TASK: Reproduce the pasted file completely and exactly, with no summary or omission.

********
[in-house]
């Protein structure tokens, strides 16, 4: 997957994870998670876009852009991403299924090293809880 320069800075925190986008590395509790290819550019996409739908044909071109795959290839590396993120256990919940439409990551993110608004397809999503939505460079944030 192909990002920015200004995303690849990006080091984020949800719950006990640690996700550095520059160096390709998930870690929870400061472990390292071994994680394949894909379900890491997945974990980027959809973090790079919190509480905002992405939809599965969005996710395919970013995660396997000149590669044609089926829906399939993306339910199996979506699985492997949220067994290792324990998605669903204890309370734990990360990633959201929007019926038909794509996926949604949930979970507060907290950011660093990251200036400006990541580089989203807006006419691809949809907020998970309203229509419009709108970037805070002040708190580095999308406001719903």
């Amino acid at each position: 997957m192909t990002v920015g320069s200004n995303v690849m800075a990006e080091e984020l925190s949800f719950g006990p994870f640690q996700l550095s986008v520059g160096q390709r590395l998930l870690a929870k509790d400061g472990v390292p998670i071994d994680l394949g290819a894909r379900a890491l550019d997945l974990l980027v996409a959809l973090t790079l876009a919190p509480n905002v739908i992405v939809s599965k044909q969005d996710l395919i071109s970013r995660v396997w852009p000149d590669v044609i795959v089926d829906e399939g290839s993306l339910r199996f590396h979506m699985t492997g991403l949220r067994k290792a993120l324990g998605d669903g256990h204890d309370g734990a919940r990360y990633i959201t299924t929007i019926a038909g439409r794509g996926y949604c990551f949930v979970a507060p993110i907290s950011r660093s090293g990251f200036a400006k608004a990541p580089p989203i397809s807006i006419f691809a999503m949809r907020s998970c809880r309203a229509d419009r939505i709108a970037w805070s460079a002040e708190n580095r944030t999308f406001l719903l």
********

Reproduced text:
[in-house]
């Protein structure tokens, strides 16, 4: 997957994870998670876009852009991403299924090293809880 320069800075925190986008590395509790290819550019996409739908044909071109795959290839590396993120256990919940439409990551993110608004397809999503939505460079944030 192909990002920015200004995303690849990006080091984020949800719950006990640690996700550095520059160096390709998930870690929870400061472990390292071994994680394949894909379900890491997945974990980027959809973090790079919190509480905002992405939809599965969005996710395919970013995660396997000149590669044609089926829906399939993306339910199996979506699985492997949220067994290792324990998605669903204890309370734990990360990633959201929007019926038909794509996926949604949930979970507060907290950011660093990251200036400006990541580089989203807006006419691809949809907020998970309203229509419009709108970037805070002040708190580095999308406001719903």
């Amino acid at each position: 997957m192909t990002v920015g320069s200004n995303v690849m800075a990006e080091e984020l925190s949800f719950g006990p994870f640690q996700l550095s986008v520059g160096q390709r590395l998930l870690a929870k509790d400061g472990v390292p998670i071994d994680l394949g290819a894909r379900a890491l550019d997945l974990l980027v996409a959809l973090t790079l876009a919190p509480n905002v739908i992405v939809s599965k044909q969005d996710l395919i071109s970013r995660v396997w852009p000149d590669v044609i795959v089926d829906e399939g290839s993306l339910r199996f590396h979506m699985t492997g991403l949220r067994k290792a993120l324990g998605d669903g256990h204890d309370g734990a919940r990360y990633i959201t299924t929007i019926a038909g439409r794509g996926y949604c990551f949930v979970a507060p993110i907290s950011r660093s090293g990251f200036a400006k608004a990541p580089p989203i397809s807006i006419f691809a999503m949809r907020s998970c809880r309203a229509d419009r939505i709108a970037w805070s460079a002040e708190n580095r944030t999308f406001l719903l």